Is Racism to Blame for Rise in Suicides Among Black Children?


African-Americans were once thought to be shielded from suicide. Cultural and religious traditions forbade the act, and the mental health conditions that often lead to it were too taboo for many in the community to discuss.

Statistics seemed to support the notion. Historically, rates of suicide for African-Americans have remained lower than other groups.

But a growing body of research and data has shown that suicide knows no color, as increasing numbers of Black Americans are taking their own lives. And the youngest of the population appear to be suffering at troubling rates. From 1981 to 1994, the suicide rate grew by 83 percent for African-American males between 15 and 24 years of age.

Last May, a study published in the JAMA Pediatrics journal found that suicide rates for elementary-aged Black children have doubled since the 1990s, while those for white children have declined over the same period. Epidemiologists looked at Centers for Disease Control and Prevention data on children between the ages of 5 and 11 from 1993 to 2012 and found that the rates of suicide by hanging almost tripled for Black boys in the 20-year period. For the first time ever, Black suicide rates had overtaken whites.

The scientists were so surprised by the trend, they waited for the 2012 results just to be sure.

“I was shocked, I’ll be honest with you,” Jeffrey Bridge, lead researcher and epidemiologist at the Research Institute at Nationwide Children’s Hospital in Columbus, Ohio, told The New York Times last year. “I looked at it and I thought, ‘Did we do the analysis correctly?’ I thought we had made a mistake.”

However, the pattern continued into 2012.

While researchers have speculated on reasons ranging from increased exposure to violence to the early onset of puberty, few studies have set out to identify a specific cause for the trends in Black suicides.

Now a new study led by University of Houston psychology professor Rheeda Walker has linked racial discrimination to thoughts of death in African-American youths.

For the study, 722 African-American children from schools in Iowa and Georgia were interviewed at age 10 and again at 12. The children answered questions about experiences in which others had low expectations of them because of their race, and their feelings on racially motivated slurs, insults and unfair treatment.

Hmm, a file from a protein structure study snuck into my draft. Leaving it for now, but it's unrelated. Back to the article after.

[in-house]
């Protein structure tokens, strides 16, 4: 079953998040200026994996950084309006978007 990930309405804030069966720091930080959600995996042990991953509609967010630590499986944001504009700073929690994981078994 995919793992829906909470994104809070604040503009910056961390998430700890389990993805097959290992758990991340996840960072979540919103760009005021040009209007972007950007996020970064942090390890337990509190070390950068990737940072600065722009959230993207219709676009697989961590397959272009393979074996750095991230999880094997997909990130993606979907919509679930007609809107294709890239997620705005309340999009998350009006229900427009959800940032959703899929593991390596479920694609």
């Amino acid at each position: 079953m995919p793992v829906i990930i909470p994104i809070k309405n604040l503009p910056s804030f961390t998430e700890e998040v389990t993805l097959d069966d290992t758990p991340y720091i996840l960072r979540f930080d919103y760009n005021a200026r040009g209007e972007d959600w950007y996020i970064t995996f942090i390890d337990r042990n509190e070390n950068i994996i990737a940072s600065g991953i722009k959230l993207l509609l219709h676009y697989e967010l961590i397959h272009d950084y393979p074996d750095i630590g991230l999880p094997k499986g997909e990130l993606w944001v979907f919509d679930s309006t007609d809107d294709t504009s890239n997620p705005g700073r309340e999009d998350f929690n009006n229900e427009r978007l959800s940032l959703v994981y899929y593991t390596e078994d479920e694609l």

More than one-third of the students reported thoughts of death or dying, which Walker said can be a predictor of suicide.

Girls who reported feelings of nervousness, fear or depression because of racial discrimination had a slightly higher tendency to think about death than boys.

“When a child experiences discrimination, he or she may say to themselves, ‘I’m not worthy’ or ‘I’m not good enough,’ ” Walker said in a release. “Effective interventions can offset these feelings and help a child’s self esteem.”

Walker said the same racial biases that lead teachers to employ harsher punishment for African-American students may be to blame for the children’s suicidal thoughts.

“Parents must question patterns of suspicious or overly punitive disciplinary practice. It is difficult, if not impossible, to know when a child is being treated differently from other children if the parent is not in the classroom. However, there are usually ‘clues’ available,” Walker noted in an op-ed piece written for Ebony Magazine ahead of the study’s release.

“Suspicious disciplinary practice might look like being called out/formally reprimanded on the second day of kindergarten for age-appropriate behavior. Suspicious behavior might look like your child saying that the teacher cannot pronounce her name correctly, more than a month after the school year has begun,” Walker added.

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